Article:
This #InternationalWomensDay we’ll be taking a look back at its historical origins, and women throughout history who’ve fought for the rights of other workers.
Under the military junta, union organising was outlawed in Myanmar until 2011. The recent military takeover threatens the burgeoning labour movement that has been growing since then. The garment sector is the country’s biggest export, but the majority of factories are foreign owned.
Ma Moe Sandar Myint became a garment worker in the summer holidays at high school, and began full time work as a clerk there afterwards.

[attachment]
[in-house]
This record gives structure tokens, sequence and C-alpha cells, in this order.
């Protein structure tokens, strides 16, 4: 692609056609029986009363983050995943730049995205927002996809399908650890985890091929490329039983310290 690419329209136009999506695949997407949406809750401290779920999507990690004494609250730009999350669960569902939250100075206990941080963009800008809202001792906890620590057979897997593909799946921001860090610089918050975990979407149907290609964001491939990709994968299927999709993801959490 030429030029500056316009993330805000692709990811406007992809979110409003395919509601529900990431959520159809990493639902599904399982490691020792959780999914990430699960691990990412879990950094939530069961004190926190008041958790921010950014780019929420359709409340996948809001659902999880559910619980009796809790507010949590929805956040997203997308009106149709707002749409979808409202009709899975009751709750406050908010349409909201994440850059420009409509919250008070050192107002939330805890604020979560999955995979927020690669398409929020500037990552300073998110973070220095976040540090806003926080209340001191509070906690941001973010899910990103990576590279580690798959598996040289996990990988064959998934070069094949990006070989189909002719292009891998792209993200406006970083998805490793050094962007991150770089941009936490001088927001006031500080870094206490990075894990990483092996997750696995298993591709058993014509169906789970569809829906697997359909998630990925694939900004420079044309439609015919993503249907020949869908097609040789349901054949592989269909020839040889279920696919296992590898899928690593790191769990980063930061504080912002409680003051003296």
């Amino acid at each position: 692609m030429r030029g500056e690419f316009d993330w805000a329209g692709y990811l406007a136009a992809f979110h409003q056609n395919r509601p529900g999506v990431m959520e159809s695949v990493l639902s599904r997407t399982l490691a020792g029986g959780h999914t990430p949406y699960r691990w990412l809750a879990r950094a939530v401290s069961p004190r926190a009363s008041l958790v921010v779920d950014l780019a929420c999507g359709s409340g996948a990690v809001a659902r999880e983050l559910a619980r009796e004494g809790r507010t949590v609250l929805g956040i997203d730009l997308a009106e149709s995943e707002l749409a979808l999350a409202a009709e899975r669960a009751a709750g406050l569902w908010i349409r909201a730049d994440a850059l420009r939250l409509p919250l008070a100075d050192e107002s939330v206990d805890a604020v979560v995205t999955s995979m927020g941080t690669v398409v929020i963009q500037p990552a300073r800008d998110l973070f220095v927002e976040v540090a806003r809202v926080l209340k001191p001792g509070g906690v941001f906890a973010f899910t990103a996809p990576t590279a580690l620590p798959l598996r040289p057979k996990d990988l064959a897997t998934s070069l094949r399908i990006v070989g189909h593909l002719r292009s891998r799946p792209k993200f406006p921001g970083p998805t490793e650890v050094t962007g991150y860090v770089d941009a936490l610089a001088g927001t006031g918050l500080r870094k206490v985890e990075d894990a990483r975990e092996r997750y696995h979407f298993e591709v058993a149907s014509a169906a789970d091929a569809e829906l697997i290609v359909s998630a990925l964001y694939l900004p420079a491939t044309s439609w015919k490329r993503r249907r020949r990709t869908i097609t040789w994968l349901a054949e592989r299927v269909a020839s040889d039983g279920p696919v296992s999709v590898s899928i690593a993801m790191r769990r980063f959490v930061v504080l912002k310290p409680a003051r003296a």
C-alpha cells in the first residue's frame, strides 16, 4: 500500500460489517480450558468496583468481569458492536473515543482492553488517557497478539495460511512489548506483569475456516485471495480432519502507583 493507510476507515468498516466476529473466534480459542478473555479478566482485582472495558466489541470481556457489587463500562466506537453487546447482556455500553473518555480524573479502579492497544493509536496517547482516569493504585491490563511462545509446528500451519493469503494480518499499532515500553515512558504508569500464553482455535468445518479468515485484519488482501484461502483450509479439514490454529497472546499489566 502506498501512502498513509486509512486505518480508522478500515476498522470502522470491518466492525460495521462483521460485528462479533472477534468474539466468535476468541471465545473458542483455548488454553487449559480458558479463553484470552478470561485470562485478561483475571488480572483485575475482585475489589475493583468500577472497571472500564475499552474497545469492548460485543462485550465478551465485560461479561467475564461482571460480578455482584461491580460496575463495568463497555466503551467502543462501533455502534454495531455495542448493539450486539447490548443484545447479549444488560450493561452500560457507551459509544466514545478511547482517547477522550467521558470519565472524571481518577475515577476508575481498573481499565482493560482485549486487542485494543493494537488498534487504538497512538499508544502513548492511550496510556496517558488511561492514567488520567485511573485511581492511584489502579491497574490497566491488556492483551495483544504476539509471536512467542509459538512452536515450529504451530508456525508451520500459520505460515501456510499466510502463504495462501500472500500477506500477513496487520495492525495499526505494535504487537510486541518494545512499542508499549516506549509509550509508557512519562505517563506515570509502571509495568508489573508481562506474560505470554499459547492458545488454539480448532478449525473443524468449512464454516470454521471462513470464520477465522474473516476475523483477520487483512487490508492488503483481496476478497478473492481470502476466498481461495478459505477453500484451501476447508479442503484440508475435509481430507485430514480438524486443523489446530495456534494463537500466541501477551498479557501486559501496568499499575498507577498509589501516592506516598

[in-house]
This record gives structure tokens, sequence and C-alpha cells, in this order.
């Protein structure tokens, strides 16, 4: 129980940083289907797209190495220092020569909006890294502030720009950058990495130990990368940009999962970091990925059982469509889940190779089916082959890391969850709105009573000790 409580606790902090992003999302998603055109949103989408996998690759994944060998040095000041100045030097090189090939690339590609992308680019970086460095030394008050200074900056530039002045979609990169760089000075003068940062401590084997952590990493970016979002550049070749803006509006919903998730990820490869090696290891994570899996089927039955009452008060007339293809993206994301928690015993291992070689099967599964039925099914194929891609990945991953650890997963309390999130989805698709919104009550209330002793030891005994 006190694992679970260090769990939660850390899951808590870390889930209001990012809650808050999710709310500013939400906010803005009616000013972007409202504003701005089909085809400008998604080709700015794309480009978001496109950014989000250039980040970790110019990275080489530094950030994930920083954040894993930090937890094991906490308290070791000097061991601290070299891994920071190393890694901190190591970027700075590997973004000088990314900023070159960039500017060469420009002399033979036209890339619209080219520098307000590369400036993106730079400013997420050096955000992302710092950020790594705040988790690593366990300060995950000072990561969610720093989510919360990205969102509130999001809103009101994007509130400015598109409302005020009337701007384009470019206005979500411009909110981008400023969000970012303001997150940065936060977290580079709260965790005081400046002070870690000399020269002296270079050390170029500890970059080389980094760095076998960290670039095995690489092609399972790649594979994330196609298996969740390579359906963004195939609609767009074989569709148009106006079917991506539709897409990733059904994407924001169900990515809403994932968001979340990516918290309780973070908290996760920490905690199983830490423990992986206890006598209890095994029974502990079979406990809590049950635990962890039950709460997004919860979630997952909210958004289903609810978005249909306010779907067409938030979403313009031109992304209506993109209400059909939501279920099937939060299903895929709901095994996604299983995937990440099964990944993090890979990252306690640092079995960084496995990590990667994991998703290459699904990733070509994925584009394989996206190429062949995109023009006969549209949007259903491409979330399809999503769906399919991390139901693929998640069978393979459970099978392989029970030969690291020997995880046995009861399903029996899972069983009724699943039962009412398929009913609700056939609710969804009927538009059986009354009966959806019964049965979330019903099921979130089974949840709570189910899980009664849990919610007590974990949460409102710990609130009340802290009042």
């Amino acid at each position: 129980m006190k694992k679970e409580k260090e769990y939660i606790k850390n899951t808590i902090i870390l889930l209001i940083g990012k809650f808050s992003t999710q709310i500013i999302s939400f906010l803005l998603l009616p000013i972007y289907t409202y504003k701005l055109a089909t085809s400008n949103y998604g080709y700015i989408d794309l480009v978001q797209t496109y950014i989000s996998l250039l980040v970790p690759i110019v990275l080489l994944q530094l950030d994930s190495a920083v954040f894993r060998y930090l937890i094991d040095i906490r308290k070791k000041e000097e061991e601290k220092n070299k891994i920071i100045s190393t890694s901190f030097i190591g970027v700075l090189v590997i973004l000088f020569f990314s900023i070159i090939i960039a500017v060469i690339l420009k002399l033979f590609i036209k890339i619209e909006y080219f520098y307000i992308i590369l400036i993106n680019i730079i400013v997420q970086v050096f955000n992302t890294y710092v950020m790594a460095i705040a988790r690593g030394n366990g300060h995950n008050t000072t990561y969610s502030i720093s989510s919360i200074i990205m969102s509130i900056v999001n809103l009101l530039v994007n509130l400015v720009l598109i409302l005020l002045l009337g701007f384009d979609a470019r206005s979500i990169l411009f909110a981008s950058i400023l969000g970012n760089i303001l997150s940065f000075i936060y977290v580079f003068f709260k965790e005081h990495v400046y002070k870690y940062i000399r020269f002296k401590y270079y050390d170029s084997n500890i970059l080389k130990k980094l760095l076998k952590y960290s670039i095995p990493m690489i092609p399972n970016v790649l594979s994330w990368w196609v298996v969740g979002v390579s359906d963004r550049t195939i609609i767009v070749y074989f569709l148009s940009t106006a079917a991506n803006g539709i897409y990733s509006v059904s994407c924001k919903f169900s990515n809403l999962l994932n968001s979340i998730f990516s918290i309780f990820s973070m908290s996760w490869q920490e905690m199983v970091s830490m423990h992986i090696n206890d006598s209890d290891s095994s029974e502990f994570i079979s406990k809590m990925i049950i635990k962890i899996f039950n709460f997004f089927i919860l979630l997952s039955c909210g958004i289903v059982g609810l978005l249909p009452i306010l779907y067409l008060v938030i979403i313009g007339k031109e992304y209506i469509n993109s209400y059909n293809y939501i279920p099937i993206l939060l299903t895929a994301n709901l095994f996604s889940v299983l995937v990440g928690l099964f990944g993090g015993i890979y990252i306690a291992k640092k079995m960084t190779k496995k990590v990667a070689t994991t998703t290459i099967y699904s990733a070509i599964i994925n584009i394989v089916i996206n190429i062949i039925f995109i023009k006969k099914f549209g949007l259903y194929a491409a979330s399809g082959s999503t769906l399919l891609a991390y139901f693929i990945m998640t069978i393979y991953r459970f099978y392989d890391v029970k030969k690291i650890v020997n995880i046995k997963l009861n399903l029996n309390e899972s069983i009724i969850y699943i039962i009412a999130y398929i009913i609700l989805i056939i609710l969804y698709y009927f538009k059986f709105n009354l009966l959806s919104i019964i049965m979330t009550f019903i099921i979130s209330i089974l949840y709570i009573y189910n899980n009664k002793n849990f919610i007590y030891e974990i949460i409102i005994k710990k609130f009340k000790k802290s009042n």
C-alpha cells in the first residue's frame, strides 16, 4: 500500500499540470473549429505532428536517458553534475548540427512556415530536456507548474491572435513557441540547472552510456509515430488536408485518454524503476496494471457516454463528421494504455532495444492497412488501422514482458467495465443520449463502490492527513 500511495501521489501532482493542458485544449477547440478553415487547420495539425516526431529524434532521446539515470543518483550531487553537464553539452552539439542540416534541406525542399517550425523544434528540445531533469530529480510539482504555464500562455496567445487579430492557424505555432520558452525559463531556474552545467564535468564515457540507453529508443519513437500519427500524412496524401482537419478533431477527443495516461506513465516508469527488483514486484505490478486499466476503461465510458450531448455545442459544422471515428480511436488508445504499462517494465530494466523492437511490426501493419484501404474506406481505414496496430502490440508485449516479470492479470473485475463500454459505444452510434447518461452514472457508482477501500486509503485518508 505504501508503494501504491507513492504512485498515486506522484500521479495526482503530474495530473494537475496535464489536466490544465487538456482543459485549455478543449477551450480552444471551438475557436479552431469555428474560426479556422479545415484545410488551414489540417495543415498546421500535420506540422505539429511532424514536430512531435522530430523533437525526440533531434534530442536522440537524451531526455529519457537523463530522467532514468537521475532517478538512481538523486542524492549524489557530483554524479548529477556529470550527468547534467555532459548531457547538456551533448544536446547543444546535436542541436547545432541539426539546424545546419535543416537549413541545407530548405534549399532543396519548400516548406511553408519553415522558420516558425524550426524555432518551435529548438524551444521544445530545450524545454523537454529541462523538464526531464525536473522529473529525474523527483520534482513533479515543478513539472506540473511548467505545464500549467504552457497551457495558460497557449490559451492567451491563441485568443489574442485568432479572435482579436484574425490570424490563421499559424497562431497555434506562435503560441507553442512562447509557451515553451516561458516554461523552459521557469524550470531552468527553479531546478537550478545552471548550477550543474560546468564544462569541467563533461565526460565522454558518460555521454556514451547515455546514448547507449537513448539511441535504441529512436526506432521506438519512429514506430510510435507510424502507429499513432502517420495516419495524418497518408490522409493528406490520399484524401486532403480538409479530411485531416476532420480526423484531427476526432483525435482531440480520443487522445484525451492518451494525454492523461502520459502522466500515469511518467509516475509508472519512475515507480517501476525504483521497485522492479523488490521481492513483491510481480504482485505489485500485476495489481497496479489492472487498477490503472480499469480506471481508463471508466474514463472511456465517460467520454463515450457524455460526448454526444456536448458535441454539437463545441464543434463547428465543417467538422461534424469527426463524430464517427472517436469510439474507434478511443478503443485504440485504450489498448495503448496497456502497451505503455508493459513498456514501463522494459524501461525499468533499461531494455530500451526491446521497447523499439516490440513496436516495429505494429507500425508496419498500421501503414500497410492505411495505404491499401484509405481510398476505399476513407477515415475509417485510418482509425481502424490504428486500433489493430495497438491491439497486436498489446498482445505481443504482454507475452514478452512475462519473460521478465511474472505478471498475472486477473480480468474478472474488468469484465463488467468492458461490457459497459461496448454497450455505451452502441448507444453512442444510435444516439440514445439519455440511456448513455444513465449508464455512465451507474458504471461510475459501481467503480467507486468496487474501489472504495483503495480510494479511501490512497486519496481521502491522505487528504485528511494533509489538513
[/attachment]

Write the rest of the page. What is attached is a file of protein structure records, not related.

Her employer did not pay the minimum wage at her factory. After seeing young women leading strikes, she decided to get involved. 20 years on, she’s still fighting for workers’ right, and is now a key organiser in the Federation of Garment Workers.
"Eight or nine years ago, strikes were led by men. Employers decided to not hire male workers at high rates. Women workers were hired because the employers thought women workers wouldn’t fight the employer. What happened was the opposite. Women workers are also willing to go on strike.”